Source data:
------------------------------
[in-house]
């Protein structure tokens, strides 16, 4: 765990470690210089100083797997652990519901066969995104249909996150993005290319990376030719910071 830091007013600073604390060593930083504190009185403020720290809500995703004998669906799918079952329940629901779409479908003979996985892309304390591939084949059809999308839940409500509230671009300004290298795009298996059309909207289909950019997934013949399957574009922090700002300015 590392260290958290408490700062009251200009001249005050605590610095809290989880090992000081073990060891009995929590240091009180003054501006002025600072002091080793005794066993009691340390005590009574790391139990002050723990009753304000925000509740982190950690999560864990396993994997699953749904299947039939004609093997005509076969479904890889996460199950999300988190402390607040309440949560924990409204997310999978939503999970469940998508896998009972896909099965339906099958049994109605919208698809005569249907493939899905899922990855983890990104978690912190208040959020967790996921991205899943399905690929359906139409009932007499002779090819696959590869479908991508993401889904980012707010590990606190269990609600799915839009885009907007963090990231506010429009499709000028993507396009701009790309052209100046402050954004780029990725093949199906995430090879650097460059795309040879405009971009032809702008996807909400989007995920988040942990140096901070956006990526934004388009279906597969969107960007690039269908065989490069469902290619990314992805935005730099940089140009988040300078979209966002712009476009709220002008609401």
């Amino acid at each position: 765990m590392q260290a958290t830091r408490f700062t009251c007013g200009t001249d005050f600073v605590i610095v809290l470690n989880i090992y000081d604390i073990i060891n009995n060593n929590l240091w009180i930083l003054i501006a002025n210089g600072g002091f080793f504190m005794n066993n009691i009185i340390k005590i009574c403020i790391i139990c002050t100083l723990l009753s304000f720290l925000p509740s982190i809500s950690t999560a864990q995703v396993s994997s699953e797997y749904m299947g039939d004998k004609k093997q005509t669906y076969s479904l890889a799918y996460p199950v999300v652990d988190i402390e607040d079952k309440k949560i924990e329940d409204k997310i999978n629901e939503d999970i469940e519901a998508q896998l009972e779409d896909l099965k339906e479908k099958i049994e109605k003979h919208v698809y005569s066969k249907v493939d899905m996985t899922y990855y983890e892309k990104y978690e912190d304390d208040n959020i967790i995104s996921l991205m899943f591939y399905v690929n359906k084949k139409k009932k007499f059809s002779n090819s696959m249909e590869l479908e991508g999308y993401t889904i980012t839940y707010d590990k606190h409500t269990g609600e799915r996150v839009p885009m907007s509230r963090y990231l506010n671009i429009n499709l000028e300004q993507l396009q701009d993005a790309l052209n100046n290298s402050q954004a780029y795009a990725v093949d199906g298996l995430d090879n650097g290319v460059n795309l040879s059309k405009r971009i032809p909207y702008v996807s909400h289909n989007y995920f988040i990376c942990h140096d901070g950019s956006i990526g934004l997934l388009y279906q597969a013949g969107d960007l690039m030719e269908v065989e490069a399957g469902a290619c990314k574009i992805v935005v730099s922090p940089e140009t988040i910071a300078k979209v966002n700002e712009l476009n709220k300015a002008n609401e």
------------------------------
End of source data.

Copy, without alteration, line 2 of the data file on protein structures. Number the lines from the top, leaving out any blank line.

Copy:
């Protein structure tokens, strides 16, 4: 765990470690210089100083797997652990519901066969995104249909996150993005290319990376030719910071 830091007013600073604390060593930083504190009185403020720290809500995703004998669906799918079952329940629901779409479908003979996985892309304390591939084949059809999308839940409500509230671009300004290298795009298996059309909207289909950019997934013949399957574009922090700002300015 590392260290958290408490700062009251200009001249005050605590610095809290989880090992000081073990060891009995929590240091009180003054501006002025600072002091080793005794066993009691340390005590009574790391139990002050723990009753304000925000509740982190950690999560864990396993994997699953749904299947039939004609093997005509076969479904890889996460199950999300988190402390607040309440949560924990409204997310999978939503999970469940998508896998009972896909099965339906099958049994109605919208698809005569249907493939899905899922990855983890990104978690912190208040959020967790996921991205899943399905690929359906139409009932007499002779090819696959590869479908991508993401889904980012707010590990606190269990609600799915839009885009907007963090990231506010429009499709000028993507396009701009790309052209100046402050954004780029990725093949199906995430090879650097460059795309040879405009971009032809702008996807909400989007995920988040942990140096901070956006990526934004388009279906597969969107960007690039269908065989490069469902290619990314992805935005730099940089140009988040300078979209966002712009476009709220002008609401």